Economic growth has halved, debt has rocketed, but the share market is up and bond yields have collapsed. Female representation in Cabinet is down to one quarter, yet women on top boards have edged up to nearly 35%. This is the MW30, a quarterly snapshot of Australia.
The most radical movements for the year to December have been in interest rates. ASX200 is up 18% but two year bond rates are down 60% over the year and ten year bonds yields have halved – these are an indicator of lower economic activity. Bear in mind, however, this economic malaise is before the “Triple Black Swan” effect of bushfires, floods and the virus.
Meanwhile, pay for low income workers has kept pace with inflation. Minimum wages have risen above inflation. Although rents have not risen, finance costs are down. All of this means that the less fortunate among us are not doing as nicely as those living off their investments – their shares and property. One Qantas business class fare from Perth to London return – 34 hours – remains stable at around 85% of the annual dole.
This brings us to the prickly subject of franking credits. Once again, if you are at the top of the tree, you can afford to put four grandchildren through the most prestigious private schools in the country just by using the bank dividends and franking credits in your untaxed super fund. A substantial amount of private school fees are paid by grandparents, and we can assume a good deal of this comes from franking credit pensions.
Morrison and Frydenberg’s 544 days in office
Scott Morrison has been Prime Minister for 544 days. Josh Frydenberg has been Treasurer. Morrison was previously treasurer. You can see their economic performance versus other Treasurers here.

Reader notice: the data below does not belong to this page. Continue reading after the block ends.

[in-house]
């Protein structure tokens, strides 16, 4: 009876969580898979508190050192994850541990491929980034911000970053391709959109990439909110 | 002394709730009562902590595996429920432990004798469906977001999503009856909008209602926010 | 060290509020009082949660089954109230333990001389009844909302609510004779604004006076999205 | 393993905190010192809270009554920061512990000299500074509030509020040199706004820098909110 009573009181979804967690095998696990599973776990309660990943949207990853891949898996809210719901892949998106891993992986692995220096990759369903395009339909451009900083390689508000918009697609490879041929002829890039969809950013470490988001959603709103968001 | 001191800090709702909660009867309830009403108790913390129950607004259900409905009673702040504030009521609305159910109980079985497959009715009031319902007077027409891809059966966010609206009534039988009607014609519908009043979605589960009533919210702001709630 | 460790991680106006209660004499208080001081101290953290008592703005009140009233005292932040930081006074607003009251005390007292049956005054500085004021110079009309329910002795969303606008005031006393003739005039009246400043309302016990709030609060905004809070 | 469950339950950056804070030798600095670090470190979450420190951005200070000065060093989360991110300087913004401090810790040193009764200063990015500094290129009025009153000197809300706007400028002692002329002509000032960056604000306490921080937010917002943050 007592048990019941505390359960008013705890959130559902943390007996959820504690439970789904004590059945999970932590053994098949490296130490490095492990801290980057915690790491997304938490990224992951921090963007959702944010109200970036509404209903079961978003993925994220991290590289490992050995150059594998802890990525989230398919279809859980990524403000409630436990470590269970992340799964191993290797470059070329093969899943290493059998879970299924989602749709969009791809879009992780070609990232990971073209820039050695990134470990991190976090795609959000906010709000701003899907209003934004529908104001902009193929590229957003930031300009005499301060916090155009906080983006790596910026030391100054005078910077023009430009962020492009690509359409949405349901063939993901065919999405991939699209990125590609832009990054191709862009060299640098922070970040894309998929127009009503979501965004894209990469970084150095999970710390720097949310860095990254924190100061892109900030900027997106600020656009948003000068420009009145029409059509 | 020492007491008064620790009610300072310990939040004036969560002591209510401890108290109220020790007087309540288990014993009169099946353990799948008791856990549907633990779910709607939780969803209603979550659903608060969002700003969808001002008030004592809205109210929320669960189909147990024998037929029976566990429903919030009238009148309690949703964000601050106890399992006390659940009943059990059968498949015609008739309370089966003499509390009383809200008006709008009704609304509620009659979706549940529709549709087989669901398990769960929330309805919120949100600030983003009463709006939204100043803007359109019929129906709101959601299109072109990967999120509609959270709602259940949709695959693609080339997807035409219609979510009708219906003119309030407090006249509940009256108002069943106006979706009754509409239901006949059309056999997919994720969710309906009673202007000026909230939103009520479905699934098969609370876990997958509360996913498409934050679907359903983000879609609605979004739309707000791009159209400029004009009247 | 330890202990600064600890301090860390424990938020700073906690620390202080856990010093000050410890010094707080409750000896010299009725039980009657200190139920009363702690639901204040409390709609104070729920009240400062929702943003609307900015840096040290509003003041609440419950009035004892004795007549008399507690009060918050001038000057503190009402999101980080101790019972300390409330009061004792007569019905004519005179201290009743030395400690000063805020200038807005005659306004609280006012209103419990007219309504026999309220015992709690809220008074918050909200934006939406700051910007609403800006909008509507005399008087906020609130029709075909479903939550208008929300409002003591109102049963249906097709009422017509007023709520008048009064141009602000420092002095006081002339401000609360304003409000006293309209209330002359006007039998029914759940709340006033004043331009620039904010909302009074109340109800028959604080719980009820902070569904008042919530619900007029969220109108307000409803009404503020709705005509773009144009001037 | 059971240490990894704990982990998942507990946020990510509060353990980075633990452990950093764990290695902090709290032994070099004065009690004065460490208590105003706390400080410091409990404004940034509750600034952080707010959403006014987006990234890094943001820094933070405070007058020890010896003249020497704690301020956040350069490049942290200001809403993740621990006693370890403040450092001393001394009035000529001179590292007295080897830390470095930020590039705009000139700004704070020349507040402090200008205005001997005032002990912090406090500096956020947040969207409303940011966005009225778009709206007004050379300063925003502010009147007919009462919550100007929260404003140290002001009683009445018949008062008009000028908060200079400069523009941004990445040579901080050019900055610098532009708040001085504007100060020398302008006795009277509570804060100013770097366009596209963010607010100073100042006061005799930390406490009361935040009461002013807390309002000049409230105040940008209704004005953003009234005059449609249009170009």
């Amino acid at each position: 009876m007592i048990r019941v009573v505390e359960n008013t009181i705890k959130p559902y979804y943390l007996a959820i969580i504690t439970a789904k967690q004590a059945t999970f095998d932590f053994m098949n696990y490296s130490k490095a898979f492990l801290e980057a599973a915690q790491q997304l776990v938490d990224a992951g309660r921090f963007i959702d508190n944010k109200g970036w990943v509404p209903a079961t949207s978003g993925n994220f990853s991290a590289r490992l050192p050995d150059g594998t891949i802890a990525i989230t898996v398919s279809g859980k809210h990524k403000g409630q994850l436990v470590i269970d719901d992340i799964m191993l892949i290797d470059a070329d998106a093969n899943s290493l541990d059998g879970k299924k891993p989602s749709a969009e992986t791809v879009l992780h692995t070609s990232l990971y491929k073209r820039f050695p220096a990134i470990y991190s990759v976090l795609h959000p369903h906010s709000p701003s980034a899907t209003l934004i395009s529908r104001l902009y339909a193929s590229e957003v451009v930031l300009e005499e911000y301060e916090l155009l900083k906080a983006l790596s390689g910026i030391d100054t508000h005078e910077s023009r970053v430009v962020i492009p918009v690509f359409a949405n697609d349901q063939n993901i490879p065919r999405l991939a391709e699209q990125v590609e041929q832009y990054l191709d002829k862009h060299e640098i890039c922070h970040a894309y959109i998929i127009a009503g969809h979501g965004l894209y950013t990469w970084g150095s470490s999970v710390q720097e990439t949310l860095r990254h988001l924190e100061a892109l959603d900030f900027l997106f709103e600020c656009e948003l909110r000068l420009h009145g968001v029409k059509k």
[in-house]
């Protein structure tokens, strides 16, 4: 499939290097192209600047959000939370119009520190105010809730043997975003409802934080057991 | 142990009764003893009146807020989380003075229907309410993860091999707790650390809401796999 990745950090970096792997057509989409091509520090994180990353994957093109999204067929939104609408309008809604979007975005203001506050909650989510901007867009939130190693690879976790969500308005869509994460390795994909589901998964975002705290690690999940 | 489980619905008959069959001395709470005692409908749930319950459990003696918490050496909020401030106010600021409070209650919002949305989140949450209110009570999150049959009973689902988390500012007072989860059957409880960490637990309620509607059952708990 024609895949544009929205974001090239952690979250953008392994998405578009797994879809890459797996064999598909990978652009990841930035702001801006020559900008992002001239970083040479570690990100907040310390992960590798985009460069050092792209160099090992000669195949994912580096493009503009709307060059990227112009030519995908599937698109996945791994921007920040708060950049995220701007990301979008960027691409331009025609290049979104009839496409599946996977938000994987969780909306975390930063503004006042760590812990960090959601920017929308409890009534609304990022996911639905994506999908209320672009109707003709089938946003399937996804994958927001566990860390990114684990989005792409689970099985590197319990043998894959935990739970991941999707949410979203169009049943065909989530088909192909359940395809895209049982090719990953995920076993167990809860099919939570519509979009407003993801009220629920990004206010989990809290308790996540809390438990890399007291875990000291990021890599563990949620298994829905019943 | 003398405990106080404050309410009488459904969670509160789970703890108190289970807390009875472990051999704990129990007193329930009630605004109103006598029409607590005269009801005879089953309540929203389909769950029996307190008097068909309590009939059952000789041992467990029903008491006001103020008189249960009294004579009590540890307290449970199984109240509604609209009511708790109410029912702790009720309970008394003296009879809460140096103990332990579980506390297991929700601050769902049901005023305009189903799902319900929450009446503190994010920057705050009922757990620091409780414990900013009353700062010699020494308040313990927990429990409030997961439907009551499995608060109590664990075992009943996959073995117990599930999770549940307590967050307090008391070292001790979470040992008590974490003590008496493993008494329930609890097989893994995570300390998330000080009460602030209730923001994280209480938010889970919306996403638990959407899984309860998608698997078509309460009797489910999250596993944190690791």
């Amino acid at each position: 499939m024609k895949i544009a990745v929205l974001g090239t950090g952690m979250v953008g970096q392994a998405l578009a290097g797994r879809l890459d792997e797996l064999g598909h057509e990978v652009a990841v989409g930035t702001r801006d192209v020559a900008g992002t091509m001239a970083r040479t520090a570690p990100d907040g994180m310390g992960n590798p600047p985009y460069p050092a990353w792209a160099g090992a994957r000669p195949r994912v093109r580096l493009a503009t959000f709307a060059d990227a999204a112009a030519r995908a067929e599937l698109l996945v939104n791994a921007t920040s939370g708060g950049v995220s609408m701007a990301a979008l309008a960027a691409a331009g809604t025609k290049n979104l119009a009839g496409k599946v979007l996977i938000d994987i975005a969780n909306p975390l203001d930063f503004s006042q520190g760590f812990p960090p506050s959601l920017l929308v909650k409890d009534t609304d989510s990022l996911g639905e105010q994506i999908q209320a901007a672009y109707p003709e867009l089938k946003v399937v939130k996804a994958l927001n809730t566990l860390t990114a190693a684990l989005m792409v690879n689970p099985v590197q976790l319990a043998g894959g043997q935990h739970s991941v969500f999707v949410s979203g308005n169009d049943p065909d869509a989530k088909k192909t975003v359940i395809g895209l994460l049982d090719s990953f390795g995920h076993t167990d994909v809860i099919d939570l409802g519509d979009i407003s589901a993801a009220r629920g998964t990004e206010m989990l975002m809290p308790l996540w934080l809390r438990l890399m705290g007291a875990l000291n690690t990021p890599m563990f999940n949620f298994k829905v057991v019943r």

This is the fourth time we have published the MW30 (below). These are numbers – social, political and economic – which reflect Australia now and the way the country is changing. The latest is a three-month snapshot as at December 15, 2019.
Some of the numbers result from decisions made by government. Others reflect market expectations. Many follow from the intersection of the two. All numbers are averages of three days around the 15th in the month of each quarter.
Late news (after our Dec 31 cutoff)
Bridget MacKenzie’s exclusion from the cabinet reduces the female ministers from 30.4% to 26.1%. Female directors of ASX20 companies are now at 34.7%.
Commonwealth Bank has become the first ASX20 company with a majority of female directors. The recent departure of a male director left the women to men ratio at 5 to 4. It was not reported anywhere but is significant in that this, the CBA, is on some measures the biggest institution in the country and it is now dominated at the highest level by a majority of women.
The economy: bottom deferred by three black swans?
The nation’s numbers point to an economy struggling to find an upside. We sensed a bottom had occurred around the middle of October 19 with both the CPI and the spread between 2 and 10 Year bond rates moving up.